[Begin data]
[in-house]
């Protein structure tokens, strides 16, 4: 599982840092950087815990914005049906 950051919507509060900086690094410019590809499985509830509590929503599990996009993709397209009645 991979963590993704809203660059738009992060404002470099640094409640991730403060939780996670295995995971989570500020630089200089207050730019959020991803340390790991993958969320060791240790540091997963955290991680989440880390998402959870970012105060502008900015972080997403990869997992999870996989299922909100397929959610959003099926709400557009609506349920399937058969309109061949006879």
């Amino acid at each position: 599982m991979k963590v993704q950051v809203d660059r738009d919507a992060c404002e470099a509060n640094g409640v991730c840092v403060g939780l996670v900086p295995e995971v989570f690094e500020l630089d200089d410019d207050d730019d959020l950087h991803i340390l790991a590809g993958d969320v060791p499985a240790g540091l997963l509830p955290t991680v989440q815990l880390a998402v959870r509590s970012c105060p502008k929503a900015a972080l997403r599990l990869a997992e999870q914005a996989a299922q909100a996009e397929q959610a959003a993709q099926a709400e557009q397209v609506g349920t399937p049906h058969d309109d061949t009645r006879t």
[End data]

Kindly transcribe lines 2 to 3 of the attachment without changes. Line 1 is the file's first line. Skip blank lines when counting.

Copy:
């Protein structure tokens, strides 16, 4: 599982840092950087815990914005049906 950051919507509060900086690094410019590809499985509830509590929503599990996009993709397209009645 991979963590993704809203660059738009992060404002470099640094409640991730403060939780996670295995995971989570500020630089200089207050730019959020991803340390790991993958969320060791240790540091997963955290991680989440880390998402959870970012105060502008900015972080997403990869997992999870996989299922909100397929959610959003099926709400557009609506349920399937058969309109061949006879």
């Amino acid at each position: 599982m991979k963590v993704q950051v809203d660059r738009d919507a992060c404002e470099a509060n640094g409640v991730c840092v403060g939780l996670v900086p295995e995971v989570f690094e500020l630089d200089d410019d207050d730019d959020l950087h991803i340390l790991a590809g993958d969320v060791p499985a240790g540091l997963l509830p955290t991680v989440q815990l880390a998402v959870r509590s970012c105060p502008k929503a900015a972080l997403r599990l990869a997992e999870q914005a996989a299922q909100a996009e397929q959610a959003a993709q099926a709400e557009q397209v609506g349920t399937p049906h058969d309109d061949t009645r006879t």